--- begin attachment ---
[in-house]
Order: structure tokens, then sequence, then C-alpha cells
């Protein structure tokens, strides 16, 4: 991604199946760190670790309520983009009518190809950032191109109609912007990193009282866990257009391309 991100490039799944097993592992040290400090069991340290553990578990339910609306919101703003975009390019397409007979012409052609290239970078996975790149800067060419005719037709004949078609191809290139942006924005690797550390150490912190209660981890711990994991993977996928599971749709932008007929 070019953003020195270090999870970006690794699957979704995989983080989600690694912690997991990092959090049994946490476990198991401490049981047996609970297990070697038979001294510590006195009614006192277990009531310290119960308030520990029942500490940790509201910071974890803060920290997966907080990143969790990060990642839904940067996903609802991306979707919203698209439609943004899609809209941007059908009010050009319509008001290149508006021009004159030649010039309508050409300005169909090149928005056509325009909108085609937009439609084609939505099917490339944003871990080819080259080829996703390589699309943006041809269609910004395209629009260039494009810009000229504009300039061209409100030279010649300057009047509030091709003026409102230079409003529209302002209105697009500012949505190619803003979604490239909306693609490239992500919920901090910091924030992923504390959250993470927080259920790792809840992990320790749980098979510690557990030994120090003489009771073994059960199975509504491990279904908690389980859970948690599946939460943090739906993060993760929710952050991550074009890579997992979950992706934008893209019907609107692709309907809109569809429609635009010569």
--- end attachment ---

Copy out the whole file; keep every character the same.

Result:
[in-house]
Order: structure tokens, then sequence, then C-alpha cells
């Protein structure tokens, strides 16, 4: 991604199946760190670790309520983009009518190809950032191109109609912007990193009282866990257009391309 991100490039799944097993592992040290400090069991340290553990578990339910609306919101703003975009390019397409007979012409052609290239970078996975790149800067060419005719037709004949078609191809290139942006924005690797550390150490912190209660981890711990994991993977996928599971749709932008007929 070019953003020195270090999870970006690794699957979704995989983080989600690694912690997991990092959090049994946490476990198991401490049981047996609970297990070697038979001294510590006195009614006192277990009531310290119960308030520990029942500490940790509201910071974890803060920290997966907080990143969790990060990642839904940067996903609802991306979707919203698209439609943004899609809209941007059908009010050009319509008001290149508006021009004159030649010039309508050409300005169909090149928005056509325009909108085609937009439609084609939505099917490339944003871990080819080259080829996703390589699309943006041809269609910004395209629009260039494009810009000229504009300039061209409100030279010649300057009047509030091709003026409102230079409003529209302002209105697009500012949505190619803003979604490239909306693609490239992500919920901090910091924030992923504390959250993470927080259920790792809840992990320790749980098979510690557990030994120090003489009771073994059960199975509504491990279904908690389980859970948690599946939460943090739906993060993760929710952050991550074009890579997992979950992706934008893209019907609107692709309907809109569809429609635009010569």